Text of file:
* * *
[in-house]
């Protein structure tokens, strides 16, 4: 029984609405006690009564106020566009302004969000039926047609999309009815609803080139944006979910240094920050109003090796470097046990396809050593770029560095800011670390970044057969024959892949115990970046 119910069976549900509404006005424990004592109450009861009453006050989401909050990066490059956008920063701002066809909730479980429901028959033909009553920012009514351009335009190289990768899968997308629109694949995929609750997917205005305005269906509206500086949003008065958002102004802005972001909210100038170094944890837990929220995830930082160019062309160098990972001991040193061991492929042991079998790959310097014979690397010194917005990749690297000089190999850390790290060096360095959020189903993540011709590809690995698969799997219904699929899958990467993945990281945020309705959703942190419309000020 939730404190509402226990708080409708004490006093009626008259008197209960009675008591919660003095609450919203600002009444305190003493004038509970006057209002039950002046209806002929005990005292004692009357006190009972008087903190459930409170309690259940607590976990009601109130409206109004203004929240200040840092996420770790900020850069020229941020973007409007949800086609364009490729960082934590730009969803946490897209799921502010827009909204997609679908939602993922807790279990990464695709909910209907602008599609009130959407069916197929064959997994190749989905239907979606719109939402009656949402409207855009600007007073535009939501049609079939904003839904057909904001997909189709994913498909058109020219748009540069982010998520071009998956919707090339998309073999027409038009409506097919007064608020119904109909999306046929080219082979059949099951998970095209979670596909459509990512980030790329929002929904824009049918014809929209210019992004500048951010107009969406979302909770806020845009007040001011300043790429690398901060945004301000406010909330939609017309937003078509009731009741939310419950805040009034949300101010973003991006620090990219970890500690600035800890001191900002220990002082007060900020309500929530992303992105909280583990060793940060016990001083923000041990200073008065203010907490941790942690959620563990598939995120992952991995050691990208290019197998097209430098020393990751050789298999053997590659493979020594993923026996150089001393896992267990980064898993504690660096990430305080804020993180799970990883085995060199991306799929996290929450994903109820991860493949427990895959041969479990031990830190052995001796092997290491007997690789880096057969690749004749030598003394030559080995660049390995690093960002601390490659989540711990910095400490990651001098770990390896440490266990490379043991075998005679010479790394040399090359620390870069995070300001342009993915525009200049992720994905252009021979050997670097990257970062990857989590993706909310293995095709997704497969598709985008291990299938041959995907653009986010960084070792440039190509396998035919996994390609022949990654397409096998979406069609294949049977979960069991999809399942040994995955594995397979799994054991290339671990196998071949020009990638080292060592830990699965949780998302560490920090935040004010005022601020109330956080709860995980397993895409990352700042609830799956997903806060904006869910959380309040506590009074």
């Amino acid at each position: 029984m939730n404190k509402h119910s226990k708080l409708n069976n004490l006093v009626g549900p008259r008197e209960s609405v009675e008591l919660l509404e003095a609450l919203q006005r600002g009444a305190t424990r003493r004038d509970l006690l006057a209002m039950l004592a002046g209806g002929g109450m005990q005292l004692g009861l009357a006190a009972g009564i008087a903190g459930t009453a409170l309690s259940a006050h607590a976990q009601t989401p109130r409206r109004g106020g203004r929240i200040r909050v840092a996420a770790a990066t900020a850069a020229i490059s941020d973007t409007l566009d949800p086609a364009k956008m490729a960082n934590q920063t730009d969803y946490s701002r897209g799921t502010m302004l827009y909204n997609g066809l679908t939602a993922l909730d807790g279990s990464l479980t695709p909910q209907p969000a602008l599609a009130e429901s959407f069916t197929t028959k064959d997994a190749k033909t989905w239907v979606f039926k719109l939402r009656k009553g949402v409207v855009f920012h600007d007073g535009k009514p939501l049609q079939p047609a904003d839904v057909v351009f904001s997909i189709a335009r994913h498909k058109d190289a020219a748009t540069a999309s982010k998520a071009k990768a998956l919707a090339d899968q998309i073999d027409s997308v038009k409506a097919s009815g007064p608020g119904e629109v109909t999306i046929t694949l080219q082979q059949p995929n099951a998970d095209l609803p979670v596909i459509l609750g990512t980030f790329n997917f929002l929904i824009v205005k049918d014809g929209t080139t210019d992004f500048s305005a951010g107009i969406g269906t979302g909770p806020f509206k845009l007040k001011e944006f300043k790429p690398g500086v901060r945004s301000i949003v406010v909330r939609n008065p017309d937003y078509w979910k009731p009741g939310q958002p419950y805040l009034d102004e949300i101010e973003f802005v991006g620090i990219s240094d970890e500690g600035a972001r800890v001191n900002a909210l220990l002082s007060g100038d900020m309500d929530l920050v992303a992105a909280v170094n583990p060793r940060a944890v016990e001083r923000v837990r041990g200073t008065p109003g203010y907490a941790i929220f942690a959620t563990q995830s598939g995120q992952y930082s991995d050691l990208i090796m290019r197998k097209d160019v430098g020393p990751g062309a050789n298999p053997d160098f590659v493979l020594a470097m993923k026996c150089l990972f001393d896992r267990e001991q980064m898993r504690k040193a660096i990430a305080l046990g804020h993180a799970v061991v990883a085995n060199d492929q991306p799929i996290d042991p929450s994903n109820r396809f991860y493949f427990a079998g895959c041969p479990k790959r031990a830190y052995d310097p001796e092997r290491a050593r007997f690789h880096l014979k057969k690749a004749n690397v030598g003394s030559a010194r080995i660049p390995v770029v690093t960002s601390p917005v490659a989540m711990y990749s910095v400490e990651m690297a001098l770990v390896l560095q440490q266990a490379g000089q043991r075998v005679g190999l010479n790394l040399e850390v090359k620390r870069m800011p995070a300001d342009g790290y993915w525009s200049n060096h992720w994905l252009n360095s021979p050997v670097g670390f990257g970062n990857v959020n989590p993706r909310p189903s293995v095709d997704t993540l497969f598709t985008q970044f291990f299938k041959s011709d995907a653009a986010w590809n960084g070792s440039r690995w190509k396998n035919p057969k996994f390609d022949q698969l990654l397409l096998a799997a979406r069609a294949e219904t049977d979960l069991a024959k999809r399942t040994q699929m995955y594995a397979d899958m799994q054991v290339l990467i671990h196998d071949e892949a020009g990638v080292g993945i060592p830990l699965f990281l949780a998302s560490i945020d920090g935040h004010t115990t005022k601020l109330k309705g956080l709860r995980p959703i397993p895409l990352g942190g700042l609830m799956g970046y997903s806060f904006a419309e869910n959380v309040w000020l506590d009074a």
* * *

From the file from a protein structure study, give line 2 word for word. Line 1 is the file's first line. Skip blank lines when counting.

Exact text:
């Protein structure tokens, strides 16, 4: 029984609405006690009564106020566009302004969000039926047609999309009815609803080139944006979910240094920050109003090796470097046990396809050593770029560095800011670390970044057969024959892949115990970046 119910069976549900509404006005424990004592109450009861009453006050989401909050990066490059956008920063701002066809909730479980429901028959033909009553920012009514351009335009190289990768899968997308629109694949995929609750997917205005305005269906509206500086949003008065958002102004802005972001909210100038170094944890837990929220995830930082160019062309160098990972001991040193061991492929042991079998790959310097014979690397010194917005990749690297000089190999850390790290060096360095959020189903993540011709590809690995698969799997219904699929899958990467993945990281945020309705959703942190419309000020 939730404190509402226990708080409708004490006093009626008259008197209960009675008591919660003095609450919203600002009444305190003493004038509970006057209002039950002046209806002929005990005292004692009357006190009972008087903190459930409170309690259940607590976990009601109130409206109004203004929240200040840092996420770790900020850069020229941020973007409007949800086609364009490729960082934590730009969803946490897209799921502010827009909204997609679908939602993922807790279990990464695709909910209907602008599609009130959407069916197929064959997994190749989905239907979606719109939402009656949402409207855009600007007073535009939501049609079939904003839904057909904001997909189709994913498909058109020219748009540069982010998520071009998956919707090339998309073999027409038009409506097919007064608020119904109909999306046929080219082979059949099951998970095209979670596909459509990512980030790329929002929904824009049918014809929209210019992004500048951010107009969406979302909770806020845009007040001011300043790429690398901060945004301000406010909330939609017309937003078509009731009741939310419950805040009034949300101010973003991006620090990219970890500690600035800890001191900002220990002082007060900020309500929530992303992105909280583990060793940060016990001083923000041990200073008065203010907490941790942690959620563990598939995120992952991995050691990208290019197998097209430098020393990751050789298999053997590659493979020594993923026996150089001393896992267990980064898993504690660096990430305080804020993180799970990883085995060199991306799929996290929450994903109820991860493949427990895959041969479990031990830190052995001796092997290491007997690789880096057969690749004749030598003394030559080995660049390995690093960002601390490659989540711990910095400490990651001098770990390896440490266990490379043991075998005679010479790394040399090359620390870069995070300001342009993915525009200049992720994905252009021979050997670097990257970062990857989590993706909310293995095709997704497969598709985008291990299938041959995907653009986010960084070792440039190509396998035919996994390609022949990654397409096998979406069609294949049977979960069991999809399942040994995955594995397979799994054991290339671990196998071949020009990638080292060592830990699965949780998302560490920090935040004010005022601020109330956080709860995980397993895409990352700042609830799956997903806060904006869910959380309040506590009074």